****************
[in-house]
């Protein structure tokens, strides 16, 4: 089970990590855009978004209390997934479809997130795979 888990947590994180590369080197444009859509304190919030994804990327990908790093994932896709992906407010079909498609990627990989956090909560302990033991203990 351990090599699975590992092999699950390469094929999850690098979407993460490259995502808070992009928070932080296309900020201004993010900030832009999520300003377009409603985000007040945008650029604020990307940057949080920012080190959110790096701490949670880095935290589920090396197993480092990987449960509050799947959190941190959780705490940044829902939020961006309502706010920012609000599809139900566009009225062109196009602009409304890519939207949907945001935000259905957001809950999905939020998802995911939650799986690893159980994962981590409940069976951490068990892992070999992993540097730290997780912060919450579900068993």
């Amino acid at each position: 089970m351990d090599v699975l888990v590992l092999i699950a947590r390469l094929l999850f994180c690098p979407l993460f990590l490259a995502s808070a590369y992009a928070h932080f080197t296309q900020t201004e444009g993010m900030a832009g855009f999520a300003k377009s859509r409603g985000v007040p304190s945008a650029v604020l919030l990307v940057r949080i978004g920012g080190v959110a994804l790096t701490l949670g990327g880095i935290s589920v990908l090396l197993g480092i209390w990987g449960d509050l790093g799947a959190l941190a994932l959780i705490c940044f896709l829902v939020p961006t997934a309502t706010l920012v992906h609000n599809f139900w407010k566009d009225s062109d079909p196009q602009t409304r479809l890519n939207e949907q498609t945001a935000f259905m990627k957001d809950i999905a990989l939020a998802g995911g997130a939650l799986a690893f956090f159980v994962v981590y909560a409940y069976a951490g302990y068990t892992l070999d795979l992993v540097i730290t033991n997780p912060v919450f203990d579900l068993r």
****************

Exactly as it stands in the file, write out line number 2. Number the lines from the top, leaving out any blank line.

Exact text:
């Protein structure tokens, strides 16, 4: 089970990590855009978004209390997934479809997130795979 888990947590994180590369080197444009859509304190919030994804990327990908790093994932896709992906407010079909498609990627990989956090909560302990033991203990 351990090599699975590992092999699950390469094929999850690098979407993460490259995502808070992009928070932080296309900020201004993010900030832009999520300003377009409603985000007040945008650029604020990307940057949080920012080190959110790096701490949670880095935290589920090396197993480092990987449960509050799947959190941190959780705490940044829902939020961006309502706010920012609000599809139900566009009225062109196009602009409304890519939207949907945001935000259905957001809950999905939020998802995911939650799986690893159980994962981590409940069976951490068990892992070999992993540097730290997780912060919450579900068993």